Diaz v. Griffin Health Services Corp.
|31 January 2017
|Anthony Diaz v. Griffin Health Services Corp. et al
|Superior Court of Connecticut
RULING ON MOTION TO STRIKE (ENTRY #124)
LINDA K. LAGER, JUDGE.
The defendants Griffin Health Services Corporation and Griffin Hospital (Griffin) have moved to strike the entirety of the amended complaint (complaint) dated May 11, 2016 (entry #120). Briefly summarized, the complaint alleges that the plaintiff, an insulin-dependent diabetic patient at Griffin Hospital, along with a putative class of over 3, 100 patients, was injected with insulin from a multi-dose insulin pen intended for use on a single patient which may have been improperly used on other patients, did not learn about the practice until he received notice from Griffin in correspondence dated May 16, 2014, suffered emotional distress due to the potential that he was exposed to blood-borne pathogens which could cause infections such as hepatitis B (HBV), hepatitis C (HCV) or HIV, suffered a physical injury in that he went for subsequent blood testing and continues to suffer from emotional distress. The first count pleads medical negligence, the second count pleads common-law recklessness and the third court pleads negligent infliction of emotional distress. The complaint seeks class certification.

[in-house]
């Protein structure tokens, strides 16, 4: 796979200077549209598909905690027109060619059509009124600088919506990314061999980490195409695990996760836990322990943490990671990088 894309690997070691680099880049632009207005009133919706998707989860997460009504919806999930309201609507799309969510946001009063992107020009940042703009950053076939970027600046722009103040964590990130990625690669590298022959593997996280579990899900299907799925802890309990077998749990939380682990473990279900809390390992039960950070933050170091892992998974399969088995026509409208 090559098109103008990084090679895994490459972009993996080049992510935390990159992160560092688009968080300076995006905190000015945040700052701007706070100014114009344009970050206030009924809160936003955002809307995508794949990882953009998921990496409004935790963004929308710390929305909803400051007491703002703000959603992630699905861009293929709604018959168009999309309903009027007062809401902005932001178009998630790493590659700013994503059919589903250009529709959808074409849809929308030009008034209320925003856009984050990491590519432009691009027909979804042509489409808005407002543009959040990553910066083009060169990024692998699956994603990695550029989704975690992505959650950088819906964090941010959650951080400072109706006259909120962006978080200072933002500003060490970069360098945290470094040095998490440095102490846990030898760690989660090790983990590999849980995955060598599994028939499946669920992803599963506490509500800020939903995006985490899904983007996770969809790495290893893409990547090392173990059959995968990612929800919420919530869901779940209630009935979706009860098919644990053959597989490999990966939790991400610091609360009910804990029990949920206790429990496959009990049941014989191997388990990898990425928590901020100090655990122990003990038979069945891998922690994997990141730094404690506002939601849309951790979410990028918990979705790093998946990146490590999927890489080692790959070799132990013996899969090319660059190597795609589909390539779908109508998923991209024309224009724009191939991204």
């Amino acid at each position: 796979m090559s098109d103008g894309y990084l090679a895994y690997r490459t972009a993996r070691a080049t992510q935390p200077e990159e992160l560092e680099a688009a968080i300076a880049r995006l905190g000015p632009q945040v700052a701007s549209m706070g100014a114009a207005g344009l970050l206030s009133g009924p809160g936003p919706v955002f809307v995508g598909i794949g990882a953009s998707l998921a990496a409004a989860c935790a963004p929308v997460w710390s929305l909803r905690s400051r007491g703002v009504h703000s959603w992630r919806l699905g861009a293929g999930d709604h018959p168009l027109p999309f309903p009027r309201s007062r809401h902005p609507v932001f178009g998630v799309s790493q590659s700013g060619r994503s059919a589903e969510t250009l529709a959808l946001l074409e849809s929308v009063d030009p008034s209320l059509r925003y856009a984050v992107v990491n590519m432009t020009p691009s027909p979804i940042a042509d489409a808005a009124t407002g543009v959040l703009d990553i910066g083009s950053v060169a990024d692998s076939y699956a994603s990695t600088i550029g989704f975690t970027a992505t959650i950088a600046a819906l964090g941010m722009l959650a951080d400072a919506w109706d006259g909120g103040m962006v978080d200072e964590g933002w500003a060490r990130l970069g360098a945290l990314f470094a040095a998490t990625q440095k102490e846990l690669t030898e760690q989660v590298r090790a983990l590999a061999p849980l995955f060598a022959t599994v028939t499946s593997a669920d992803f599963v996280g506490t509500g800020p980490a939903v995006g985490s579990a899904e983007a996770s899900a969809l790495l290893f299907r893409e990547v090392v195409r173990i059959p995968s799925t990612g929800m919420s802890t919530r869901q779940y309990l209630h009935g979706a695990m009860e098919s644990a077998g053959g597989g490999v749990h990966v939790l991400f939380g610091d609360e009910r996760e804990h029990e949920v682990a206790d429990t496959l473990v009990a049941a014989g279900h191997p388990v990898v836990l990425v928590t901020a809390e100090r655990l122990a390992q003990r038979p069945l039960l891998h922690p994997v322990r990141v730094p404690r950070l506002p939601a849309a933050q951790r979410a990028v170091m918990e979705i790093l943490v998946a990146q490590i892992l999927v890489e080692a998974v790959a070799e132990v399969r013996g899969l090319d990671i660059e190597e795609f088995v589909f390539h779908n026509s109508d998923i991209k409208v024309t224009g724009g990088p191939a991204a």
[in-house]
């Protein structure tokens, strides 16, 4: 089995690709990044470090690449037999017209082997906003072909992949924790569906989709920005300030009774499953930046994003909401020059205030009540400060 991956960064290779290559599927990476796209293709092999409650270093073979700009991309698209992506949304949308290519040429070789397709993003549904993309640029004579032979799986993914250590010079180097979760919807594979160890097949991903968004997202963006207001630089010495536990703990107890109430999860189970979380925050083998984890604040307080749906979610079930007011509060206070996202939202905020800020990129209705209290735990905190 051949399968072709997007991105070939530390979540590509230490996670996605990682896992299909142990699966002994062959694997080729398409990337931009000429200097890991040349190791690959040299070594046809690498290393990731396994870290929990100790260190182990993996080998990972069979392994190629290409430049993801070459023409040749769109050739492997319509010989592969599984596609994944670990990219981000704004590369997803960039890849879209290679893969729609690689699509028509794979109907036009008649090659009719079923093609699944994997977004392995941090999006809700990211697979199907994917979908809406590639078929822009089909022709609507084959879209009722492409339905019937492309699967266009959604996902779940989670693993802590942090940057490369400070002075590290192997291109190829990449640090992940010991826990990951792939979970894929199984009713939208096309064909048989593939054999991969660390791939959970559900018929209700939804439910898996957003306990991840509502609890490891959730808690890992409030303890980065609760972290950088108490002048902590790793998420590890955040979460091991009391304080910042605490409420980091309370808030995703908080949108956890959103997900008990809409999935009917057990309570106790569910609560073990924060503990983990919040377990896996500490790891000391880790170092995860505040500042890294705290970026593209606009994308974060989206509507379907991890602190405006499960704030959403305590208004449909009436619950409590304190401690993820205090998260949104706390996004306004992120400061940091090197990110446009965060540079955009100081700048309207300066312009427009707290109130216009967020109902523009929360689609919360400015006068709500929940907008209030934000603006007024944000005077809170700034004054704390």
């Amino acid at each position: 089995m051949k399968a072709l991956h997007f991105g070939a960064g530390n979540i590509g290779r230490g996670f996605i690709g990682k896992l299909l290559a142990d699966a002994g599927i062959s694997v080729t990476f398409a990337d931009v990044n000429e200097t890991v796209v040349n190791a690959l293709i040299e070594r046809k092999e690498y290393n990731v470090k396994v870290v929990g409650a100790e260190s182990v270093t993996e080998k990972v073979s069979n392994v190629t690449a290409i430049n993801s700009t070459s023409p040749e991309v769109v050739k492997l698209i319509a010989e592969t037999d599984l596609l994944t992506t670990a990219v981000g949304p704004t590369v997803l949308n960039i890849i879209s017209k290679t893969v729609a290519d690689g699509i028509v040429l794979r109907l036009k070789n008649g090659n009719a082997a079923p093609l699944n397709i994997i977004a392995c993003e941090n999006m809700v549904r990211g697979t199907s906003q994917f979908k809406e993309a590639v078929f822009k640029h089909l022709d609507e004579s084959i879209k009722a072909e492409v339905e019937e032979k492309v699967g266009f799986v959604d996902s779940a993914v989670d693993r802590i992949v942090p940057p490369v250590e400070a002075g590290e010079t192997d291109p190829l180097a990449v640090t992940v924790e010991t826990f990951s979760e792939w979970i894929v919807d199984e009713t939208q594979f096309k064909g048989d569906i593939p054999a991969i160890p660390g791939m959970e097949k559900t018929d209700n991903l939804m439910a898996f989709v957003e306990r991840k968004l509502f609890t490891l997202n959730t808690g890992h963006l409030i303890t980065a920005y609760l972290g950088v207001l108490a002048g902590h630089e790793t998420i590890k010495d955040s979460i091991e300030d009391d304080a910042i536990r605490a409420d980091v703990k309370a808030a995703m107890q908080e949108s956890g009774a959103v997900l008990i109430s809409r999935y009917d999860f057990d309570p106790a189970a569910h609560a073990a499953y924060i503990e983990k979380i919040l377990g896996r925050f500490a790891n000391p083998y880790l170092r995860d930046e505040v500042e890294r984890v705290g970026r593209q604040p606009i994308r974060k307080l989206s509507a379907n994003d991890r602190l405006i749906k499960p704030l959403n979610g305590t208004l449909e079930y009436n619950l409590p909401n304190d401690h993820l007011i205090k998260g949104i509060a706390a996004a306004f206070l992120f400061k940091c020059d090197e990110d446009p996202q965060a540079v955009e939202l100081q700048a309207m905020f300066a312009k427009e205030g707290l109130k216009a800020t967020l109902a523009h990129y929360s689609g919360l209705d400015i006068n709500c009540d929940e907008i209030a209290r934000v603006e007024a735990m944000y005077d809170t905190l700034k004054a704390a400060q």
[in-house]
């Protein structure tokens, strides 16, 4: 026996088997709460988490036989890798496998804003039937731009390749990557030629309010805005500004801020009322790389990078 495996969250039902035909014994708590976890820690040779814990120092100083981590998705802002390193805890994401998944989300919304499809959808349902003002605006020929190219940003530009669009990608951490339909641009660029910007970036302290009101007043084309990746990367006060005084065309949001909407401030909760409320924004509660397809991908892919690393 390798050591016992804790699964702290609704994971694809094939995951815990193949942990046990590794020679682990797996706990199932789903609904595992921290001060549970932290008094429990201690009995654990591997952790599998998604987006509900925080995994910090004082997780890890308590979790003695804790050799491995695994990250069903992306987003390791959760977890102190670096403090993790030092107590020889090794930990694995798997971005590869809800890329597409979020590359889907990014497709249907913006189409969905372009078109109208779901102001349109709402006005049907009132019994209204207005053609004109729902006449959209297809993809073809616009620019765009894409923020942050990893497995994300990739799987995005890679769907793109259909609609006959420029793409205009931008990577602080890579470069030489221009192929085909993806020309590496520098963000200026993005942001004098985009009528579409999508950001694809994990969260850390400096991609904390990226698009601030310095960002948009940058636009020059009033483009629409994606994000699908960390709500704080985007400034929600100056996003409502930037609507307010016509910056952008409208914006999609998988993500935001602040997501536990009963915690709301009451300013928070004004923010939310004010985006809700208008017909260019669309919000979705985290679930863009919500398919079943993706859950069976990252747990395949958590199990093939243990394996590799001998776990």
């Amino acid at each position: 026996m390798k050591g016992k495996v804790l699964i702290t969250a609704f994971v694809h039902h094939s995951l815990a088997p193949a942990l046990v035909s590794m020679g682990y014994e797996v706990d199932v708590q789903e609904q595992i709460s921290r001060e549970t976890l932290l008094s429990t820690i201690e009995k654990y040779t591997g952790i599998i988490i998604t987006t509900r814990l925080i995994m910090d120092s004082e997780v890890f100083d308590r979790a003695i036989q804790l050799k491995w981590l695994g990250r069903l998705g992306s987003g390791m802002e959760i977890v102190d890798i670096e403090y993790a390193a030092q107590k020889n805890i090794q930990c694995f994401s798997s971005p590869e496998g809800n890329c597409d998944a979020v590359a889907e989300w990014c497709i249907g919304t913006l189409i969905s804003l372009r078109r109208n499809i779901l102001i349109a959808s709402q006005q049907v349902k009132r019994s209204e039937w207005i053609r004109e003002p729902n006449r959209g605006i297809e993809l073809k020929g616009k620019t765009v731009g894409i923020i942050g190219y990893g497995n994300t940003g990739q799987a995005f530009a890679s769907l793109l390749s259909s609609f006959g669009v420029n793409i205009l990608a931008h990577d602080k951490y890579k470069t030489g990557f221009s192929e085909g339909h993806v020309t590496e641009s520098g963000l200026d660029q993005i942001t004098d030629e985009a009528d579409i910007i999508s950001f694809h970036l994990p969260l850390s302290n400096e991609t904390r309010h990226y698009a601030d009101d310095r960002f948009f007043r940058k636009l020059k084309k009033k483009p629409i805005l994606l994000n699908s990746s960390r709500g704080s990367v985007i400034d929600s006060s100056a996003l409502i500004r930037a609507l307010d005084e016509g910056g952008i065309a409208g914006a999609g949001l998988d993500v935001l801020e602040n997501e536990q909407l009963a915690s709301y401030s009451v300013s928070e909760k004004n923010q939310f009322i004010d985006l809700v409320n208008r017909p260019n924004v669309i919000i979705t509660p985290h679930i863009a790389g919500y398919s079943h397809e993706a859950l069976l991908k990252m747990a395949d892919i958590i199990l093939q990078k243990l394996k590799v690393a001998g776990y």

Griffin maintains that the complaint " fails to set forth any cognizable injury for which recovery in tort is possible" (entry #124, p. 1) and it asserts multiple grounds for striking the tort counts. It also asks the court to determine as a matter of law that there are no circumstances under which this action could meet certain requirements for class certification.